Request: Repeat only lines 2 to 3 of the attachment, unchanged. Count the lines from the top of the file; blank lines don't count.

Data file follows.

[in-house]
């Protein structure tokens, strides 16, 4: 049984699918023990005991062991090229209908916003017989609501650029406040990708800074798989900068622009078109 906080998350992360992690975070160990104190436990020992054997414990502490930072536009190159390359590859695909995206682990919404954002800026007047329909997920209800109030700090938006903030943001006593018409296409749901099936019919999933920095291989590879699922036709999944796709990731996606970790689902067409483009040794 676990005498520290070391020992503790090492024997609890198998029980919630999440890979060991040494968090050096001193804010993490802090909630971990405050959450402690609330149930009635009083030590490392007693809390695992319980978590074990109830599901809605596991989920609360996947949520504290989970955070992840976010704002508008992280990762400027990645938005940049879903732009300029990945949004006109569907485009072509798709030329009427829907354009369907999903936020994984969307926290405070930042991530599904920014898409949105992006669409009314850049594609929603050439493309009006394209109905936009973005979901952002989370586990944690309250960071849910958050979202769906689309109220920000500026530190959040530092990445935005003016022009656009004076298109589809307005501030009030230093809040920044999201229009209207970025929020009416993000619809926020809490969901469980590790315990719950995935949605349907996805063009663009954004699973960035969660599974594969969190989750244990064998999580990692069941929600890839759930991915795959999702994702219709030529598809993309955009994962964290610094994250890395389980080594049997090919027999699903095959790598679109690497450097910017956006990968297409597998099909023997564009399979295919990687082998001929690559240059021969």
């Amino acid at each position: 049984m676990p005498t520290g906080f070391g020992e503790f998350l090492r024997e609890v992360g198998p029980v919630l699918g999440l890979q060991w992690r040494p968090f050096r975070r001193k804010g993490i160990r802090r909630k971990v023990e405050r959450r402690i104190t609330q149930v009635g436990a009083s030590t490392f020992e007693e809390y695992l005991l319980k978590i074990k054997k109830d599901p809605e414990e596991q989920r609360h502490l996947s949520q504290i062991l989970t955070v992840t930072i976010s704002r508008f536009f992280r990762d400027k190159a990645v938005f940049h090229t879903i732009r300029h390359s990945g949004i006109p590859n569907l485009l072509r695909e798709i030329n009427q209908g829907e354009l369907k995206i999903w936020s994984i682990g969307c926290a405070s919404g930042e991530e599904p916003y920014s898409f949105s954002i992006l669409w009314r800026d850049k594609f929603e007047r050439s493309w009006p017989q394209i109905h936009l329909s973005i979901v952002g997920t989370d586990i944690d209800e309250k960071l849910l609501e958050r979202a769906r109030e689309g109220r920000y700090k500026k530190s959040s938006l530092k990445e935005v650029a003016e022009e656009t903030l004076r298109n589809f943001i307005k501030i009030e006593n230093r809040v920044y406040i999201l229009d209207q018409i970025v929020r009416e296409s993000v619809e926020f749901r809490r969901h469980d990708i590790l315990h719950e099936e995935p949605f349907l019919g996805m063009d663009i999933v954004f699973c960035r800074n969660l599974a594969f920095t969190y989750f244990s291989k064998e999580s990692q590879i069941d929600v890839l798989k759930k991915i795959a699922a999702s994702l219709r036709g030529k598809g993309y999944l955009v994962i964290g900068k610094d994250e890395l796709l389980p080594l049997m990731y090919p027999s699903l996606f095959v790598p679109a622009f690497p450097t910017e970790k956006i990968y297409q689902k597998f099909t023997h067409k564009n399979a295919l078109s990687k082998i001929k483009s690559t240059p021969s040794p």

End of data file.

């Protein structure tokens, strides 16, 4: 049984699918023990005991062991090229209908916003017989609501650029406040990708800074798989900068622009078109 906080998350992360992690975070160990104190436990020992054997414990502490930072536009190159390359590859695909995206682990919404954002800026007047329909997920209800109030700090938006903030943001006593018409296409749901099936019919999933920095291989590879699922036709999944796709990731996606970790689902067409483009040794 676990005498520290070391020992503790090492024997609890198998029980919630999440890979060991040494968090050096001193804010993490802090909630971990405050959450402690609330149930009635009083030590490392007693809390695992319980978590074990109830599901809605596991989920609360996947949520504290989970955070992840976010704002508008992280990762400027990645938005940049879903732009300029990945949004006109569907485009072509798709030329009427829907354009369907999903936020994984969307926290405070930042991530599904920014898409949105992006669409009314850049594609929603050439493309009006394209109905936009973005979901952002989370586990944690309250960071849910958050979202769906689309109220920000500026530190959040530092990445935005003016022009656009004076298109589809307005501030009030230093809040920044999201229009209207970025929020009416993000619809926020809490969901469980590790315990719950995935949605349907996805063009663009954004699973960035969660599974594969969190989750244990064998999580990692069941929600890839759930991915795959999702994702219709030529598809993309955009994962964290610094994250890395389980080594049997090919027999699903095959790598679109690497450097910017956006990968297409597998099909023997564009399979295919990687082998001929690559240059021969």
């Amino acid at each position: 049984m676990p005498t520290g906080f070391g020992e503790f998350l090492r024997e609890v992360g198998p029980v919630l699918g999440l890979q060991w992690r040494p968090f050096r975070r001193k804010g993490i160990r802090r909630k971990v023990e405050r959450r402690i104190t609330q149930v009635g436990a009083s030590t490392f020992e007693e809390y695992l005991l319980k978590i074990k054997k109830d599901p809605e414990e596991q989920r609360h502490l996947s949520q504290i062991l989970t955070v992840t930072i976010s704002r508008f536009f992280r990762d400027k190159a990645v938005f940049h090229t879903i732009r300029h390359s990945g949004i006109p590859n569907l485009l072509r695909e798709i030329n009427q209908g829907e354009l369907k995206i999903w936020s994984i682990g969307c926290a405070s919404g930042e991530e599904p916003y920014s898409f949105s954002i992006l669409w009314r800026d850049k594609f929603e007047r050439s493309w009006p017989q394209i109905h936009l329909s973005i979901v952002g997920t989370d586990i944690d209800e309250k960071l849910l609501e958050r979202a769906r109030e689309g109220r920000y700090k500026k530190s959040s938006l530092k990445e935005v650029a003016e022009e656009t903030l004076r298109n589809f943001i307005k501030i009030e006593n230093r809040v920044y406040i999201l229009d209207q018409i970025v929020r009416e296409s993000v619809e926020f749901r809490r969901h469980d990708i590790l315990h719950e099936e995935p949605f349907l019919g996805m063009d663009i999933v954004f699973c960035r800074n969660l599974a594969f920095t969190y989750f244990s291989k064998e999580s990692q590879i069941d929600v890839l798989k759930k991915i795959a699922a999702s994702l219709r036709g030529k598809g993309y999944l955009v994962i964290g900068k610094d994250e890395l796709l389980p080594l049997m990731y090919p027999s699903l996606f095959v790598p679109a622009f690497p450097t910017e970790k956006i990968y297409q689902k597998f099909t023997h067409k564009n399979a295919l078109s990687k082998i001929k483009s690559t240059p021969s040794p």